Ignoring is one of the best things you can do with a negative behavior. If a dog does a negative behavior for attention and you scold him/her, you are still giving attention even if it's negative. "Ignore the bad, reward the good" method has worked wonders in training my two and in changing undesirable behavior :).

edited to add: Also I should clarify too that when I say "treat" I mean reward. Both my dogs are food motivated and Tommy is very toy motivated, so I keep a couple toys that Tommy gets ONLY as reward toys, it's the only time he gets to play with them is when he is being rewarded for something, so to him they are extra special. The treats I use for reward are also only used as reward and never regularly given treats. It has to be special. A reward can be anything from a morsel of cheese to scratching in a favorite spot to receiving a favorite toy, but in all cases they are proven to work very well in training and modifying behavior. Most working dogs such as drug sniffing dogs, search and rescue, etc, have some special reward they are working for.

Alysser
04-10-2006, 07:09 PM
:D Good advice K9soul! Good luck to you and Zoe!

Also, I believe in postive training. If the dog gets off the bed and comes to you then giving he/she a treat is a good thing. They got a positive thing out of coming off the bed.

zoomer
04-10-2006, 07:09 PM
I'm not going to go into my thoughts on all of this as I've already posted my advice on using positive methods, but I want to clarify that I never said treat the dog after she pees on the bed, I said treat her for coming to you when called off the bed. Try to catch her as she jumps on the bed, call her off, and then treat her for getting off and coming when called. It's called behavior shaping. You'd think a dog might decide "hey, I can get a treat if I jump on the bed and make her call me" but that isn't how it works. It actually conditions the dog to break the habit of jumping up there if done consistently. There are tons of books on positive training methods and using only positive methods even to curb problem behaviors.

Ignoring is one of the best things you can do with a negative behavior. If a dog does a negative behavior for attention and you scold him/her, you are still giving attention even if it's negative. "Ignore the bad, reward the good" method has worked wonders in training my two and in changing undesirable behavior :).

edited to add: Also I should clarify too that when I say "treat" I mean reward. Both my dogs are food motivated and Tommy is very toy motivated, so I keep a couple toys that Tommy gets ONLY as reward toys, it's the only time he gets to play with them is when he is being rewarded for something, so to him they are extra special. The treats I use for reward are also only used as reward and never regularly given treats. It has to be special. A reward can be anything from a morsel of cheese to scratching in a favorite spot to receiving a favorite toy, but in all cases they are proven to work very well in training and modifying behavior. Most working dogs such as drug sniffing dogs, search and rescue, etc, have some special reward they are working for.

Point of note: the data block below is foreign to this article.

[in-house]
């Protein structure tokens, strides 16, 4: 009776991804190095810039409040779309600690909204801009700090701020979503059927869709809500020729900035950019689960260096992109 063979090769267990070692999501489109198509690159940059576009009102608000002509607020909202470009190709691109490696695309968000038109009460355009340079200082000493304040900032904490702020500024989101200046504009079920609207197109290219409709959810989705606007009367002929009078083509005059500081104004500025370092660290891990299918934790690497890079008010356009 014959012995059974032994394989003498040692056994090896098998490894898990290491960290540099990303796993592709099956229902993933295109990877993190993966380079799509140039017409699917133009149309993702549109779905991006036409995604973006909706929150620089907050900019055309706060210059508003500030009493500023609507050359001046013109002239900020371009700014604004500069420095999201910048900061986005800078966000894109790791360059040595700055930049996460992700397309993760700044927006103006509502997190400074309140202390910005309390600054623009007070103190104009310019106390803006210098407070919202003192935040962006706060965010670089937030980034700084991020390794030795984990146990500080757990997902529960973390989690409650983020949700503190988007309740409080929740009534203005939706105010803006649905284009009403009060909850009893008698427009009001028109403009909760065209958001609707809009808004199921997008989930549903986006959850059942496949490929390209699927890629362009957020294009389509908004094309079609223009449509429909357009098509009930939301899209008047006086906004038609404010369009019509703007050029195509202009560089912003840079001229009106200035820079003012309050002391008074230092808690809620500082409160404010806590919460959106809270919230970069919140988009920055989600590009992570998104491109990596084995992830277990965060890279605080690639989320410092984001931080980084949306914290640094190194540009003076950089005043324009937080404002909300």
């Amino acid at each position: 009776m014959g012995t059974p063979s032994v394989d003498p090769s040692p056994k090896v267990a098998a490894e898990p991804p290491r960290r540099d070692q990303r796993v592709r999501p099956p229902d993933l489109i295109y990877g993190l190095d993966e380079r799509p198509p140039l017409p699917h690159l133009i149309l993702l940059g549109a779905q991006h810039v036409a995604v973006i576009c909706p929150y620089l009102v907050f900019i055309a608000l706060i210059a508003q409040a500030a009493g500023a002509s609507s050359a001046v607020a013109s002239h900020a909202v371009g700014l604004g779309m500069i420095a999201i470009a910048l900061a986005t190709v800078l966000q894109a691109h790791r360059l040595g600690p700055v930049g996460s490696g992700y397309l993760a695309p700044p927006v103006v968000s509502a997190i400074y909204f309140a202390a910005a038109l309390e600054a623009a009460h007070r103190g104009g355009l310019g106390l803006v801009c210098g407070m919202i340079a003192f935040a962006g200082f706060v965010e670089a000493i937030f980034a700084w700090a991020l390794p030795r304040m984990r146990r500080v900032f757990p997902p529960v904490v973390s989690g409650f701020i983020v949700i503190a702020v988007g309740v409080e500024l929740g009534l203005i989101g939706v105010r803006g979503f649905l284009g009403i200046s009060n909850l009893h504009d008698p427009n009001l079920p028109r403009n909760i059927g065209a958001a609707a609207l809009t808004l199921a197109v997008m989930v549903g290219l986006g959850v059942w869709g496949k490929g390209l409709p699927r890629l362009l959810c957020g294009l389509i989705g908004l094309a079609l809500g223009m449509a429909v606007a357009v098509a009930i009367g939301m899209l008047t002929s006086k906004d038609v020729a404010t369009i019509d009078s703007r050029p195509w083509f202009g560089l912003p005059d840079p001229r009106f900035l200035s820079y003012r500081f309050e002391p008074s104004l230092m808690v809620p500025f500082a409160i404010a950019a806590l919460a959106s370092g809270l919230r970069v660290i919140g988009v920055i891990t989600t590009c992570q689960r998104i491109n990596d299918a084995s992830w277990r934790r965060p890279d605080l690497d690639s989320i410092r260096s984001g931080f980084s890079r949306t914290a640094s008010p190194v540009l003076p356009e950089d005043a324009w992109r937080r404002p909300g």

Nicely explained and I agree

Lori Jordan
04-12-2006, 01:24 PM
Off The Bed,On the Floor
If you want to get your dog off your bed,there are several steps you can take, A compromise is to put her bed on the floor of your room.She will be able to to smell you and hear your breathing,and will enjoy sharing your general space even if she can't share the bed itself.
For extra emotional comfort,put one of your old blankets or an old garment that you've worn in her bedding.Your scent will make her feel secure when she sleeps.

Lori Jordan
04-12-2006, 01:25 PM
Off The Bed,On the Floor
If you want to get your dog off your bed,there are several steps you can take, A compromise is to put her bed on the floor of your room.She will be able to to smell you and hear your breathing,and will enjoy sharing your general space even if she can't share the bed itself.
For extra emotional comfort,put one of your old blankets or an old garment that you've worn in her bedding.Your scent will make her feel secure when she sleeps.
this was a little article i found

Giselle
04-12-2006, 03:03 PM
Okay, from the viewpoint of an owner who literally has been there and done it all, just block off access to the danger zones! Giselle used to have a NASTY habit of urinating on beds. She would deliberately climb onto our beds to urinate when she felt the urge. She urinated on her *own* bed several times. It was odd because she didn't urinate on the carpeted or hardwood floor.

I personally speculate that it is not a psychological problem. It is the simple tendency for dogs to urinate in soft spots because, in the wild, the soft spots would absorb the urine most efficiently. However, because our house is primarily hardwood with some isolated carpeted areas, there are no soft spots for the dog to urinate on besides the bed. Originally, she urinated on her own bed, so we replaced it with a smaller, more compact bed with a lip so that she physically could not pee on it. Because we eliminated one soft spot, she began resorting to peeing on our beds. I can't take away her instinct so I did the next best thing: I simply blocked off access to our beds.

It's more of a potty training issue than anything. Honestly, go back to the basics. When you see her sniffing around, open the door and let her out.

Just close the door to your bedrooms and open the door to your backyard. It's as simple as that :)